Six African countries to receive mRNA vaccine technology
The first African countries selected to receive the technology necessary to produce mRNA vaccines against Covid-19 are Egypt, Kenya, Nigeria, Senegal, South Africa and Tunisia, a summit meeting of European Union and African Union nations heard on Friday.
The six countries will receive the technology from the World Health Organisation’s global mRNA vaccine hub based in South Africa, with the aim to help them start producing vaccines as soon as possible.
In a bid to help poor countries to produce their own vaccine, the World Health Organisation (WHO) last year teamed up with local companies and scientists to replicate the mRNA-based Covid-19 vaccine.
Africa currently produces just 1% of coronavirus vaccines. According to WHO figures, only 11% of the population in Africa is fully vaccinated, compared with the global average of about 50%.
WHO secretary-general Tedros Adhanom Ghebreyesus told the Brussels summit meeting that although more than 10 billion doses of Covid-19 vaccines have been administered globally, billions of people still remain unvaccinated.
“The tragedy, of course, is that billions of people are yet to benefit from these life-saving tools,” he said, calling for an urgent increase of local production of shots in poor countries.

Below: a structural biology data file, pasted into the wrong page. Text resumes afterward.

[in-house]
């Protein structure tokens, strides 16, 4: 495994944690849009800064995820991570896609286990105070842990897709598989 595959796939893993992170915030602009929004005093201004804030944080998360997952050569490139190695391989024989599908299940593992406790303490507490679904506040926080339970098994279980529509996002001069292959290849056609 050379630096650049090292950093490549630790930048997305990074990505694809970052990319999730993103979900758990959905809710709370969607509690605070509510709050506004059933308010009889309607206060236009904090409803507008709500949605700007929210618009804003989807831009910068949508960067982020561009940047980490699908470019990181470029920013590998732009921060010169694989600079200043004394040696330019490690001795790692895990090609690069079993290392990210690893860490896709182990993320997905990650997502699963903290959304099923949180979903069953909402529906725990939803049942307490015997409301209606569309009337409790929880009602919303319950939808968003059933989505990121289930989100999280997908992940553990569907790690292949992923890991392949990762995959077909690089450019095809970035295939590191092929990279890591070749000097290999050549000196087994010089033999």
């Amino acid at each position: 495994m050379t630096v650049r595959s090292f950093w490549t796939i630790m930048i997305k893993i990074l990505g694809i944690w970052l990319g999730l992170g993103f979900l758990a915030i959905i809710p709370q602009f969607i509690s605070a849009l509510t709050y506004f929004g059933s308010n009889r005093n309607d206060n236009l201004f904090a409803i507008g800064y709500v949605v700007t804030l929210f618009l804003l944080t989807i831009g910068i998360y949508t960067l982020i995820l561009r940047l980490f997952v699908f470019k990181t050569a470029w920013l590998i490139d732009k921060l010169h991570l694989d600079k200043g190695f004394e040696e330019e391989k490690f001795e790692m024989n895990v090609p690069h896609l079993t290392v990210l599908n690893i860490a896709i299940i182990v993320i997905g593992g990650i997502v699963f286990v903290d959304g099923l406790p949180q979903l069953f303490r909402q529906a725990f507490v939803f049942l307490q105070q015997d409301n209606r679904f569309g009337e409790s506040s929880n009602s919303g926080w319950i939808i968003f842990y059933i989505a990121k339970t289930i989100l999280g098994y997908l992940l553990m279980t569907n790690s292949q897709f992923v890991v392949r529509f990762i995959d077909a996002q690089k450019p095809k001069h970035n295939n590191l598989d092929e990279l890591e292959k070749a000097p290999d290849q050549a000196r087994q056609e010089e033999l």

In addition to transferring the vaccine technology, the EU has been exporting millions of Covid-19 vaccine doses to Africa.
The 27-nation bloc said it has supplied Africa with almost 145 million doses, with a goal of reaching at least 450 million shots by the summer.
South African President Cyril Ramaphosa said Friday’s announcement “means mutual respect, mutual recognition” of what African nations can contribute as well as bringing in investment to the continent.
But Mr Ramaphosa repeated his call for lifting patent protections on coronavirus vaccines that he believes would allow more manufacturers to produce the shots.
The EU remains opposed to the move, favouring instead individual deals with companies for technology transfers and know-how.
The decision is up to the 164-member World Trade Organisation. If just one country votes against a patent protection waiver, the proposal will fail.
Finland’s Prime Minister Sanna Marin said talks on patents should continue because expanding vaccinations globally is key.
“Otherwise we will see more variants and the next variant might be even (more) dangerous than (the ones that) we have seen,” said Ms Marin.